What the overdose epidemic teaches us about our deepest needs…

…and how modern society fails to meet them. Hi everyone. I hope your summer is going smoothly, safe from insects, droughts, forest fires, and other human-assisted calamities. I’m on vacation in France now, after a harrowing trip giving talks, first in Victoria, Canada, and then in Melbourne and Brisbane. Harrowing because I flew across 16 […] (Read the rest.)

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“Recovery”: Mark of shame or triumph?

…by April Wilson Smith… I used to hate the word “recovery.” To me, it was a mark of shame, stating that I was permanently damaged and different from “normies,” as they call people without substance use problems in AA. Recovery signified a lifetime of isolation, avoiding social events and going to dull nightly meetings where […] (Read the rest.)

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Sober or not: Defining substance use for yourself

…by Jenny Valentish… Not everyone enjoys the label ‘sober’. I personally don’t call myself an ‘alcoholic’ or ‘identify as an addict’. I’m also far too English to use a dramatic phrase such as ‘in recovery’. In my book, Woman of Substances: A Journey Into Addiction and Treatment, I don’t call myself ‘sober’ either, partly because […] (Read the rest.)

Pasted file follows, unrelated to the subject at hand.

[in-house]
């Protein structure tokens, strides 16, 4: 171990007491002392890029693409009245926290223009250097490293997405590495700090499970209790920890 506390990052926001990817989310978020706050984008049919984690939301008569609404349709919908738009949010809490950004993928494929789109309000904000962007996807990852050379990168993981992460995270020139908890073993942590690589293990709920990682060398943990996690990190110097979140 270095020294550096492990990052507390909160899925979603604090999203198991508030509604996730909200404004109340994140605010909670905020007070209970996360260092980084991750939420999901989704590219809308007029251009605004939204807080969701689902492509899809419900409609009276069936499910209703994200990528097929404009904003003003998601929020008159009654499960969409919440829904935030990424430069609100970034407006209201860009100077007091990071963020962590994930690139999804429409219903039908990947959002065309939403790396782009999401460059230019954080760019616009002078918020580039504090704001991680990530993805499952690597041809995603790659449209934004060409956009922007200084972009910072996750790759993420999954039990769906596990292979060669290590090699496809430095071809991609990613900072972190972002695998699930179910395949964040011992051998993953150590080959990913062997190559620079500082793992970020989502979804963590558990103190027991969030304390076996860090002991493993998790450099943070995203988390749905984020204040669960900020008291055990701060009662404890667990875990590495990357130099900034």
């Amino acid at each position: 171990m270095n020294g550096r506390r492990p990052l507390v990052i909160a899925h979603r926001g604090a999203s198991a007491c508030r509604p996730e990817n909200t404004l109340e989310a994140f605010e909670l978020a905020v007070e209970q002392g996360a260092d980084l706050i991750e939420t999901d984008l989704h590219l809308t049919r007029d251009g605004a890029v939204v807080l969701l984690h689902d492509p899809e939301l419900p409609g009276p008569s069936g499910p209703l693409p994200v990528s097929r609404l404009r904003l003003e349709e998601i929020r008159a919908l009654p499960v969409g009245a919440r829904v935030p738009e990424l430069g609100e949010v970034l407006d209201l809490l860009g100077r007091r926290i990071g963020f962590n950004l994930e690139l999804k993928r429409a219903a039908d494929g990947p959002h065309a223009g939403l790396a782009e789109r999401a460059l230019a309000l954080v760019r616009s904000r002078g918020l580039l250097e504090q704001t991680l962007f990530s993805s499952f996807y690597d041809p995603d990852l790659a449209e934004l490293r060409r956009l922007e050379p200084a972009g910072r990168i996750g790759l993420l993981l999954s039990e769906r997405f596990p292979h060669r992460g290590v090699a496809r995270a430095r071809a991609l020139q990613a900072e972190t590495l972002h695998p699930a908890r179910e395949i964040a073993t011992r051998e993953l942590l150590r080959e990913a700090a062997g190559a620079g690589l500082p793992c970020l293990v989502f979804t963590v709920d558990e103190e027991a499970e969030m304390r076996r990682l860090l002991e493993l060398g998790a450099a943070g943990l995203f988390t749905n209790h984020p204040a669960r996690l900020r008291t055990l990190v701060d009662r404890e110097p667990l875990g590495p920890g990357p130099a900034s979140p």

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Evolution, suffering, and addiction — nobody said it was easy

The relationship between addiction and emotional anguish — primarily anxiety and depression — is well known. When we look for root causes of addiction, we inevitably ask why so many people are suffering. Here I reflect a bit, and link to a mind-blowing video, on suffering and evolution. Why is it so hard? Why is […] (Read the rest.)

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Addiction as choice — responsibility without blame

…by Hanna Pickard… Hanna is one of several addiction researchers who wrote commentaries about my book and my theory of addiction. Here she explains how we can view addiction as guided by choice without the extra baggage of blame, shame, and stigma. Following are segments of her revised commentary, which can be seen in full […] (Read the rest.)

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